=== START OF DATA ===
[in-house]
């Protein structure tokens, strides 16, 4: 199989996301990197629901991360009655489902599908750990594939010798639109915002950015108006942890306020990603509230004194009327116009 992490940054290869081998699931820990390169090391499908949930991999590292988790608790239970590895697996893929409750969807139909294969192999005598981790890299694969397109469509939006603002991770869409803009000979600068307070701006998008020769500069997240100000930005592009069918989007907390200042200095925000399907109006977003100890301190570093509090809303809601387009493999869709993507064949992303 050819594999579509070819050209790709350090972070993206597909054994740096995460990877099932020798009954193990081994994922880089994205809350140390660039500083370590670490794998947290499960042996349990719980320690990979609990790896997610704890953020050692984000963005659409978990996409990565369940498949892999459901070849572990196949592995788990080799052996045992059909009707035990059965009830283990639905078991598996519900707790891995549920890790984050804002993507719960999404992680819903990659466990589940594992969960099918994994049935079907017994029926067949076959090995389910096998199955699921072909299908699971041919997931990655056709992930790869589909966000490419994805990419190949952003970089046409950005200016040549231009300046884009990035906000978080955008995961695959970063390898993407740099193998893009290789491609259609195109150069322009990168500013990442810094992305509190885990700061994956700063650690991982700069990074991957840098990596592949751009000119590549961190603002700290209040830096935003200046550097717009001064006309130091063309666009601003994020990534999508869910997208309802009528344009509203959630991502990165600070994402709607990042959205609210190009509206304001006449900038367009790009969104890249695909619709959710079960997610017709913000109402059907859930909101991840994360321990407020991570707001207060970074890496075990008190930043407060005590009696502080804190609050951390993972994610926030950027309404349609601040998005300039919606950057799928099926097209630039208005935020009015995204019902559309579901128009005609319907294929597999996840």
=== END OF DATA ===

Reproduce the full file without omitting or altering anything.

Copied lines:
[in-house]
């Protein structure tokens, strides 16, 4: 199989996301990197629901991360009655489902599908750990594939010798639109915002950015108006942890306020990603509230004194009327116009 992490940054290869081998699931820990390169090391499908949930991999590292988790608790239970590895697996893929409750969807139909294969192999005598981790890299694969397109469509939006603002991770869409803009000979600068307070701006998008020769500069997240100000930005592009069918989007907390200042200095925000399907109006977003100890301190570093509090809303809601387009493999869709993507064949992303 050819594999579509070819050209790709350090972070993206597909054994740096995460990877099932020798009954193990081994994922880089994205809350140390660039500083370590670490794998947290499960042996349990719980320690990979609990790896997610704890953020050692984000963005659409978990996409990565369940498949892999459901070849572990196949592995788990080799052996045992059909009707035990059965009830283990639905078991598996519900707790891995549920890790984050804002993507719960999404992680819903990659466990589940594992969960099918994994049935079907017994029926067949076959090995389910096998199955699921072909299908699971041919997931990655056709992930790869589909966000490419994805990419190949952003970089046409950005200016040549231009300046884009990035906000978080955008995961695959970063390898993407740099193998893009290789491609259609195109150069322009990168500013990442810094992305509190885990700061994956700063650690991982700069990074991957840098990596592949751009000119590549961190603002700290209040830096935003200046550097717009001064006309130091063309666009601003994020990534999508869910997208309802009528344009509203959630991502990165600070994402709607990042959205609210190009509206304001006449900038367009790009969104890249695909619709959710079960997610017709913000109402059907859930909101991840994360321990407020991570707001207060970074890496075990008190930043407060005590009696502080804190609050951390993972994610926030950027309404349609601040998005300039919606950057799928099926097209630039208005935020009015995204019902559309579901128009005609319907294929597999996840």